Following the steep rises in British Gas prices, Persimmon Homes has come up with an answer. Today the UK housebuilding giant put out a press release telling people to swap their current homes for new-builds.
Home owners looking to reduce this latest impact of the credit crunch on their bank balances should consider a move to a new build property, according to Persimmon Homes. Not only will purchasers save on the ongoing costs of maintenance on an older property but with new homes boasting excellent insulation they could make significant savings on their energy bills.
Uh, right. The energy bills may be lower but truly, new-builds are not the housing option of choice for thrifty misses. This is because:
- They are terribly overpriced – even more so than the rest of the market. This is why property developers have been on the sharp end of falling sales. Buying a new-build is like buying a new car: as as soon as the keys are pressed into your hand, the retail value plummets. Round here, we have newly-built three-bedroomed houses going for 50 per cent more than older three-beds.
- They are relatively poky. Generally speaking, newly-built houses have smaller rooms. And have you noticed that in many of them, there’s no storage space to speak of? I appreciate that the shrunken rooms support Persimmon’s claim that new-builds are cheaper to heat. But cramped homes at over-inflated prices don’t represent good value for money.
- They are cramped on the outside too. This seems to be a particular problem in already-established residential areas: developers buy up a meagre plot of land or half of someone’s back garden, then try to cram as many properties as they can into that space. I remember when, a couple of years ago now, a developer bought up half a back garden opposite my grandparents’ house. It was a tiny plot, overlooked by houses on every side. “Crikey”, we said, “they’ll have trouble fitting a house and garden onto that little square”. The developer, however, was utterly unfazed: less than a year later, five houses had gone up on that meagre plot. Five detached houses. They were billed as “executive homes” and went on sale for around £400,000 each. They were so squashed together, there was barely sufficient space to walk between them. I thought that nobody would be mad enough to buy those houses at those prices. I was wrong! Goodness knows what they were thinking.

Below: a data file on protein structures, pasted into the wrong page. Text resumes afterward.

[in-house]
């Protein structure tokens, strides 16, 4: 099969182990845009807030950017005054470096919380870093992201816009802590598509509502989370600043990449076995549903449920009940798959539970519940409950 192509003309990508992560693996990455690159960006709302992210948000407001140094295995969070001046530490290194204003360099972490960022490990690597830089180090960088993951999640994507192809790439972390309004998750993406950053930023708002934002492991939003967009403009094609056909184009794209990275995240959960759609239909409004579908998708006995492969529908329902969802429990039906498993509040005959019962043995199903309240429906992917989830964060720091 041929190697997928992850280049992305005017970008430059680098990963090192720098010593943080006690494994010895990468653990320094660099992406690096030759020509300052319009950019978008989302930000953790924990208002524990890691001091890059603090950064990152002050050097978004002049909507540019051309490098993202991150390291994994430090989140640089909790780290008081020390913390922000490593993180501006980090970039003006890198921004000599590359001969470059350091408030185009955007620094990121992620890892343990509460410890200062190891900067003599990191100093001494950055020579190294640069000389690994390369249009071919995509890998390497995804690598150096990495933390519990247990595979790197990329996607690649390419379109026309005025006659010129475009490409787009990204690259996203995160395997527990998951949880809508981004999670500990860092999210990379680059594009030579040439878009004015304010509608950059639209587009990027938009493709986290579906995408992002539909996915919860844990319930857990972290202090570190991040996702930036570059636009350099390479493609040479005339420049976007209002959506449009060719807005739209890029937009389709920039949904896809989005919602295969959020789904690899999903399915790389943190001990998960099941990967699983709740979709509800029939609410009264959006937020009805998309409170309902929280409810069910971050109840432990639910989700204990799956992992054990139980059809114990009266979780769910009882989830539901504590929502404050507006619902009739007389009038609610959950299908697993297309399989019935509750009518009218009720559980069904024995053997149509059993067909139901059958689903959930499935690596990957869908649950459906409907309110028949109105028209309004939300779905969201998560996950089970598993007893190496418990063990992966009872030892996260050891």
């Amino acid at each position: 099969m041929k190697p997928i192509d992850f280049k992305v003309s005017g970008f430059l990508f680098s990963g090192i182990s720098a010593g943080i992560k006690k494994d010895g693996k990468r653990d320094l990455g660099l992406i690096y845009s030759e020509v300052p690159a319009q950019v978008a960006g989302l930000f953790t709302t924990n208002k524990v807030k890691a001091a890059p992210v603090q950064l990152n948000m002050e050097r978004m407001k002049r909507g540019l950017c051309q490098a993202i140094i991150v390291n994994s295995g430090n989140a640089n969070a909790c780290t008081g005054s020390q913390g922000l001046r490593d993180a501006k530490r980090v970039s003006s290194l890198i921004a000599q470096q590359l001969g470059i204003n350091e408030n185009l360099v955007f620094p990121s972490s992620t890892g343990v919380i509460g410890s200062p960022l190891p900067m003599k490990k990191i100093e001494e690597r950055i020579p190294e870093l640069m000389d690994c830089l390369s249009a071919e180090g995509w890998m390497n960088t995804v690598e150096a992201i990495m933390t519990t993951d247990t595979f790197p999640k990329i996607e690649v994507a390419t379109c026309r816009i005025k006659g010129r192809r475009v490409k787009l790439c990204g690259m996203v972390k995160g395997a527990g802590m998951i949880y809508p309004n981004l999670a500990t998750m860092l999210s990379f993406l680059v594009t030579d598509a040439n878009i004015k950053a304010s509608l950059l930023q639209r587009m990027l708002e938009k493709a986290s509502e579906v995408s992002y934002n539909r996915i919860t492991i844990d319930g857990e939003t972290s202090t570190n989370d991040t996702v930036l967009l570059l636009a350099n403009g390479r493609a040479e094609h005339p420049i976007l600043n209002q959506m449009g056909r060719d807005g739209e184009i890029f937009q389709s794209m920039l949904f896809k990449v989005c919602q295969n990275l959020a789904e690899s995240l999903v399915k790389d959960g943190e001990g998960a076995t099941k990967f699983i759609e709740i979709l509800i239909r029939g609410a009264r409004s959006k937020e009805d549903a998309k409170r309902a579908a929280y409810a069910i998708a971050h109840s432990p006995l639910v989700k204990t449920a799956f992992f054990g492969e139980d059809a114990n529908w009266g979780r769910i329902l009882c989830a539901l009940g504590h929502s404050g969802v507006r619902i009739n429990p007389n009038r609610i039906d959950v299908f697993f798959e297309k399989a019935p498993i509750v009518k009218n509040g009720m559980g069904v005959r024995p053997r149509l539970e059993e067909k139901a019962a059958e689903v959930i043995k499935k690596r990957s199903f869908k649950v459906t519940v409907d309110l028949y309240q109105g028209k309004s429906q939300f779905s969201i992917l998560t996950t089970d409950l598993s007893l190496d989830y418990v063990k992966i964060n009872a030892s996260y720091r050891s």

- They look rubbish. Let’s face it, unless you can afford to splash out on a glass-fronted penthouse with sweeping river views – in which case, this probably isn’t the blog for you – the appearance of most modern housing in the UK is nothing to write home about. In the interests of disclosure, I should point out that my house is a thoroughly dull red brick box with a roof and four front windows. (Hey, it was cheap!) However, I’m a nut for older styles of architecture. We used to build some beautiful houses: I’m a sucker for those swooping rows of smart terraces big and small, with their heavy doors and fancy plasterwork, which generally cost a lot less than their bland, new-build equivalents.
In conclusion, Persimmon Homes’ idea is rubbish.